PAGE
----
Since September 2015, schools and colleges have been teaching reformed A Levels in the first tranche of subjects. The main changes to the design of the qualification are that assessment will take place at the end of the course (instead of the previous division into modules), and the AS and A Level are decoupled. It is likely that this reform, combined with funding changes for educational institutions for 16–19 year olds, will affect subject uptake, with students each taking fewer subjects. Here we look at how the uptake of popular subjects has evolved since 2000, when the previous system of linear A Levels was in place.
What does the chart show?
The chart shows the uptake of the 20 most popular subjects (as a percentage of all students studying A Levels) for each year since 2000. The year shown on the chart is the year in which the students were in Year 13 and typically took their A Levels. The blue line is the proportion of students who took an A Level in the subject; the red line is the proportion who took an A Level and/or an AS Level. The vertical dashed line in 2002 represents the first cohort that took the ‘Curriculum 2000’ A Levels, which featured the new Advanced Subsidiary Level that formed the first year of the A Level course. Prior to this, the AS Level (Advanced Supplementary) was a standalone qualification that was not linked to the A Level. The data are sourced from the National Pupil Database, managed by the Department for Education.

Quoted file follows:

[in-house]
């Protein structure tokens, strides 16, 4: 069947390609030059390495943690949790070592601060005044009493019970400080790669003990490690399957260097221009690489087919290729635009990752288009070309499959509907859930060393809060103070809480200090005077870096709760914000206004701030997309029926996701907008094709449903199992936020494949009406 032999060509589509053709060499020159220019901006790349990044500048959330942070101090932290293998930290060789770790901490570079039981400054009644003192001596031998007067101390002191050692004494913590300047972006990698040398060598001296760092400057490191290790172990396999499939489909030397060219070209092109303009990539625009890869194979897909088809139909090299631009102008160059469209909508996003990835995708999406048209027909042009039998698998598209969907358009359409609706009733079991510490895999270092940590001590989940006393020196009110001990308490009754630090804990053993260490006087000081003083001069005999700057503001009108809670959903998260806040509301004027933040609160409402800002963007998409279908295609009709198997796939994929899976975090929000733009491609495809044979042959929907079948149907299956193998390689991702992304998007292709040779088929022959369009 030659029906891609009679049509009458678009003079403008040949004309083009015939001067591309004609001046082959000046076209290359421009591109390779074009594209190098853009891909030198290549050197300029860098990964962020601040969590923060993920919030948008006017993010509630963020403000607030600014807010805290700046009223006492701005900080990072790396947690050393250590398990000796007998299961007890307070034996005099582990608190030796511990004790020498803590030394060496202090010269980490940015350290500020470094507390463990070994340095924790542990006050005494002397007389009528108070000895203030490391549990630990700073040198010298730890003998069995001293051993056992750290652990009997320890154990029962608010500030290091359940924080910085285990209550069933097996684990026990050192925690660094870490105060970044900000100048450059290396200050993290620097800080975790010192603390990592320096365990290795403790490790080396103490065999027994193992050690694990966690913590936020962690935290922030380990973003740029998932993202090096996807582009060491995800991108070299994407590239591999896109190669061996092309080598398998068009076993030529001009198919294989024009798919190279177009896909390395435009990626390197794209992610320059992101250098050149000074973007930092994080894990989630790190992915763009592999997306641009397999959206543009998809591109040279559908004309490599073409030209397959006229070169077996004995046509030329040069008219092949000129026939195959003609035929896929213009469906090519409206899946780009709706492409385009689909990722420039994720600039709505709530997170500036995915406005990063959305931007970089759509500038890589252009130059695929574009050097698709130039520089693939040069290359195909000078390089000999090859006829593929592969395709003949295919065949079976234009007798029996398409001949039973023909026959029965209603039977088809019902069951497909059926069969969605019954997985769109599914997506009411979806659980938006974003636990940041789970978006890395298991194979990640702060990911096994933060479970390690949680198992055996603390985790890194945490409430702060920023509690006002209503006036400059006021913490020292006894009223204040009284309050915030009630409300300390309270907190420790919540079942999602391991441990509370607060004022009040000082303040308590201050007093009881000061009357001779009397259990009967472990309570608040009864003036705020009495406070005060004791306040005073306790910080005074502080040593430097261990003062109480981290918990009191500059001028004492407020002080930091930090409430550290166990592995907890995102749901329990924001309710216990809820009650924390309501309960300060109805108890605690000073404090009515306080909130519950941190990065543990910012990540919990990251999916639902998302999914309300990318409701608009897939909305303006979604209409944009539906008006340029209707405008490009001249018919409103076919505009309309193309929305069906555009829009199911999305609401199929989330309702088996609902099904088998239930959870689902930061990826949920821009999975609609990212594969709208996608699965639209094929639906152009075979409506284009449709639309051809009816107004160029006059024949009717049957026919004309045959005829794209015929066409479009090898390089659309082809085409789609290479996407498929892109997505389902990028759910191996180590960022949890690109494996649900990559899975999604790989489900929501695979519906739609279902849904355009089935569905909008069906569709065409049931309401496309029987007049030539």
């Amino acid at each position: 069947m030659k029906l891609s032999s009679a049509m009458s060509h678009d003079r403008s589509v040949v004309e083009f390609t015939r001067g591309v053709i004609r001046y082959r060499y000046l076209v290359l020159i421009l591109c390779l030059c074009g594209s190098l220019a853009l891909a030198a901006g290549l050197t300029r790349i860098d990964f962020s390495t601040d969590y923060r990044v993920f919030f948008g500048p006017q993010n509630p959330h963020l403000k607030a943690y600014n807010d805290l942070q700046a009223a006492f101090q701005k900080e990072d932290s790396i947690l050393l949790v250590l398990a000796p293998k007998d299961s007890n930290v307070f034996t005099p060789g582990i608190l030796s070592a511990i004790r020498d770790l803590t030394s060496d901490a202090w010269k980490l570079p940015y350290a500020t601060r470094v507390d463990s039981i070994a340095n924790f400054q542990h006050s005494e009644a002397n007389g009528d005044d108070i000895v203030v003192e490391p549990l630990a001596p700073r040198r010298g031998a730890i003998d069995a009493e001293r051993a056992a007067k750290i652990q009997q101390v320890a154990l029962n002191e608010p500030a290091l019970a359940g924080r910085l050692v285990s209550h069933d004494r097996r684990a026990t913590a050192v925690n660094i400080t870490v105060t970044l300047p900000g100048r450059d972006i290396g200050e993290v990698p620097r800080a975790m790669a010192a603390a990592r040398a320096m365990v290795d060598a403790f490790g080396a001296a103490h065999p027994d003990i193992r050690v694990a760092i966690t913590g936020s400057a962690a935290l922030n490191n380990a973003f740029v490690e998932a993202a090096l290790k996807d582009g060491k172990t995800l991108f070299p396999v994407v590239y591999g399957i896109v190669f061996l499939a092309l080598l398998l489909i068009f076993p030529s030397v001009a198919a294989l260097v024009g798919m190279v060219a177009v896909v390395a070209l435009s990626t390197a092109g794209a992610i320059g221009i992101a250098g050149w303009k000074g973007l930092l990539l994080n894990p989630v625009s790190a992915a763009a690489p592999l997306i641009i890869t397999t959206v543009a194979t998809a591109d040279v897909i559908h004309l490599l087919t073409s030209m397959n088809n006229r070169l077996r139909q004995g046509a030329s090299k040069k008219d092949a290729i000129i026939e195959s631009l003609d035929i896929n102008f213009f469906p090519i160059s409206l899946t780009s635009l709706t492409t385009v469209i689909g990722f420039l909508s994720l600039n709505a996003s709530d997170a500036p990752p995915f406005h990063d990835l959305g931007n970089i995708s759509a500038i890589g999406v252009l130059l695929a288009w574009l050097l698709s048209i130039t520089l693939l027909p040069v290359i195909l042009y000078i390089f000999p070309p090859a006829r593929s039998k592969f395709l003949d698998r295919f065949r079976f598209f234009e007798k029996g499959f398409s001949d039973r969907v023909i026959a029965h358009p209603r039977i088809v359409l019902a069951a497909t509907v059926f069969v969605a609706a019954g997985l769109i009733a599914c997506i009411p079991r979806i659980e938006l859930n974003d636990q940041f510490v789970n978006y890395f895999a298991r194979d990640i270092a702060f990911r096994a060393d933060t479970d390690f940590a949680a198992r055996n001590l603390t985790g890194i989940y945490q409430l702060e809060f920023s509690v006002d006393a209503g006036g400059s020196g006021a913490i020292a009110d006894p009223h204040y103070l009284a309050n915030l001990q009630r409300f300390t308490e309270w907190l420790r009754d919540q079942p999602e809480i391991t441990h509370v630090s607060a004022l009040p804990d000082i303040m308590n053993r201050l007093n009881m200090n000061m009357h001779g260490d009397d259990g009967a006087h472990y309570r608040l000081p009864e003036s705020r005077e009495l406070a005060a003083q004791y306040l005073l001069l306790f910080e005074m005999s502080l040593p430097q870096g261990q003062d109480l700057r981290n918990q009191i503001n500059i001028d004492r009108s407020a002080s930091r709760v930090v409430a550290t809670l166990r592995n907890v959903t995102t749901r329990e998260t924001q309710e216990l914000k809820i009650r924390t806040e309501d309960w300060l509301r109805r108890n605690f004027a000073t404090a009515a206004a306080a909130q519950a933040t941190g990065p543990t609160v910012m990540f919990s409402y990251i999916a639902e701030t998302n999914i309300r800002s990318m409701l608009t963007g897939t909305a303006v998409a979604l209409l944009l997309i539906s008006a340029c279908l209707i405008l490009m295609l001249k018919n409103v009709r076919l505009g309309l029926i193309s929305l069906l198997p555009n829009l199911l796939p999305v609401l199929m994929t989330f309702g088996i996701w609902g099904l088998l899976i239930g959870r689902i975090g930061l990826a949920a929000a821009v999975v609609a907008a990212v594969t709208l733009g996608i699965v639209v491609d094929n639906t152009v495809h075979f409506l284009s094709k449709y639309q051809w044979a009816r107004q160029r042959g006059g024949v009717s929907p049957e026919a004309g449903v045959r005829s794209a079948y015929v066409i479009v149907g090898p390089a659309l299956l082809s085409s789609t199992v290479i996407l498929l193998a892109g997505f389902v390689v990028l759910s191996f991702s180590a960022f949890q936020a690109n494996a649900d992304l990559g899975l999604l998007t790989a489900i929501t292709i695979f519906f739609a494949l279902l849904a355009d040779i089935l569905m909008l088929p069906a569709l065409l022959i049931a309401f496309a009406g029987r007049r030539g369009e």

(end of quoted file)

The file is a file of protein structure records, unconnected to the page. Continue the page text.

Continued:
Why is the chart interesting?
The introduction of Curriculum 2000 boosted the uptake of many subjects after GCSE, even if students did not pursue them to A Level. The subjects that have enjoyed particularly large increases in uptake at A Level are Mathematics, Psychology, Biology and Chemistry. General Studies was formerly a very popular A Level, taken by 38.5% of the A Level cohort in 2000, but its popularity has fallen dramatically. Under Curriculum 2000, a large number of students took only the AS Level rather than the full A Level, and the uptake of both has continued to fall. Critical Thinking AS Level became very popular about ten years ago but it too has declined since. The decoupling of AS Level may reduce uptake of ‘new’ subjects that students have not taken at GCSE. Our research on Psychology and Sociology suggests that students have used the AS Level to ‘try out’ these subjects, then subsequently pursued them to full A Level. The full picture of how schools and colleges are responding to the reforms is not yet known, although early indications are given by the report published by UCAS in January 2015.
Our series of Statistical Reports contains detailed information on annual subject provision and uptake for GCSE and A Levels.